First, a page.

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Keep your eyes open! I just got four or five wagon tires (tyres) for free: they had been part of someone's home decor and were being given away on FB Marketplace by their kids who were cleaning out their house.

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Learned a few things today. First, don't just willy nilly dump the ash can.  I dumped mine in the slack tub, and salvaged all that floated.  Came up with enough coke for todays forging session. :D  Started out as checking to see why I had the problem that I had on Monday.  Ended up playing with a lug wrench.  Cut the end off with the hot cut, then drew it out square, and tried my hand with a twist.  That was an interesting ordeal. I don't have a vise at the forge. So I came up with a plan.  I took my punch plate, and a welding clamp, clamped the plate tp the heel of the anvil, allowing an inch or so to hang over the edge. Then clamped the hot steel to that with visegrips. And proceeded to twist it.  Worked well.   Drew out the end round, and put a curl to it. Then wondered if I could twist in the opposite direction without disturbing the first twist. So, I did. Cool!!  It came out good.   Then I decided to cut it off at a point that was still round and upset it.   Got it cut easy enough, but now how to hold it for the upset.  (I need different tongs, More tong making in the future)  I used large vise grips, Mole locks for the folks in the UK.  Got the end upset, and started flattening it out.  Once flat I figured I'd punch a hole in it, drift it out, and turn it into a bottle opener. Well the holdfast didn't, and the hole came out off center.  Add to that, my largest drift is really too small for the hole needed.  If my anvil had a horn I'd just work it out on the horn. But it doesn't. No worries though, I've got a bickern!! :D  So  I worked it out as best I could over the bickern, and it's still a bit wonkey, but it works just fine.  Not a bad day at all for a "free fire" in the forge. (salvaged coke)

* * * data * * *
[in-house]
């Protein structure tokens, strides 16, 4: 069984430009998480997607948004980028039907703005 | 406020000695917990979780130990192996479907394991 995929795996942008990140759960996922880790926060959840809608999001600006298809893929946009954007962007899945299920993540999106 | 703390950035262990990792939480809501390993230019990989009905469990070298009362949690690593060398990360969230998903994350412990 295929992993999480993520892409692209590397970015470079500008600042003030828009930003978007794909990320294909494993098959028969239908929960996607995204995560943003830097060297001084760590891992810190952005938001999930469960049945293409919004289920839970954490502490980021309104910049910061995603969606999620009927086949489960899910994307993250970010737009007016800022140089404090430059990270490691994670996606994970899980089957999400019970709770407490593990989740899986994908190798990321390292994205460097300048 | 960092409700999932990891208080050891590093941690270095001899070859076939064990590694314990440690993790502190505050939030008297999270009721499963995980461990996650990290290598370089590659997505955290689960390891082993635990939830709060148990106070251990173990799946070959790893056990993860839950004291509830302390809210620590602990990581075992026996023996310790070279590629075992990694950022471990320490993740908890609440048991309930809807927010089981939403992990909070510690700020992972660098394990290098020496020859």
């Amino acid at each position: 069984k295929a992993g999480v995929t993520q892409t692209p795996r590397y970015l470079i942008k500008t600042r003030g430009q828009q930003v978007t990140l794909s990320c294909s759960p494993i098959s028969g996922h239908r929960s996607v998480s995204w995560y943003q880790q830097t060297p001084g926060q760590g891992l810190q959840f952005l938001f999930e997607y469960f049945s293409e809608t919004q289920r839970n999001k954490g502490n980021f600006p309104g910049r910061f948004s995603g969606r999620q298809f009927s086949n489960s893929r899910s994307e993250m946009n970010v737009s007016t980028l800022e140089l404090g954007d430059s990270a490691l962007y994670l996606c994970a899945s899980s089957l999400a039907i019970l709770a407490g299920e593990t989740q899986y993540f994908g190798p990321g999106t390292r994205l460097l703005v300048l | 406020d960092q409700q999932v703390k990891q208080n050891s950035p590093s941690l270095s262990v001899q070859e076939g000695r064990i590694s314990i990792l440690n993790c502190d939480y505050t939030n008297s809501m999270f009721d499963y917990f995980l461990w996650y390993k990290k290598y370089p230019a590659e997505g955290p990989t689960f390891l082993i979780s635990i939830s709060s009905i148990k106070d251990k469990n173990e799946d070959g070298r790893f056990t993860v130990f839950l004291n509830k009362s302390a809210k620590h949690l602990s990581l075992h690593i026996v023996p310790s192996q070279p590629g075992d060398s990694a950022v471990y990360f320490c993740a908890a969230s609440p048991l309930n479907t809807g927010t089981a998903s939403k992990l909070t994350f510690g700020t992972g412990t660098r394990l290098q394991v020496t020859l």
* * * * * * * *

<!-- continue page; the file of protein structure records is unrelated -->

Then, after all was done, I set about putting out the fire. In the fire I found an interesting chunk of "clinker".  Apparently there was a chunk of leaf spring on the back of the table, and it got drug into the firepot when I raked the fuel in at some point.  I've no clue how long it was in there, but I thought it strange at one point that the hot spot was a bit off center.   Anyway, another thing, I had been cranking the air to it to get the steel hot a quickly as I could, and at one point I unintentially got it to welding heat. (evidence by little sparklers coming off when it hit the air after I pulled it from the forge)  

  I guess I was managing the fire ok, because the spring never burned. 


IMG_20210106_172042508 (Copy).jpg

IMG_20210106_172209226 (Copy).jpg

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Just finished up a new friction folder with stainless liners and some beautiful curly maple.


And thanks to Daswulf, had the chance to forge something for the first time.  A simple leaf.  





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Worked a bit on a tanto I am making out of an old file, inspired by Crossed Heart Forge's work. Was busy using files on it today, which is working a lot better since it is more "annealed" than last time I was working on it. I need to get a better annealing setup, or perhaps "tool" steel is a lot harder to work with than what I am used to on mild steel.

I also need to work on forging blades straighter... but I guess that will come in time :)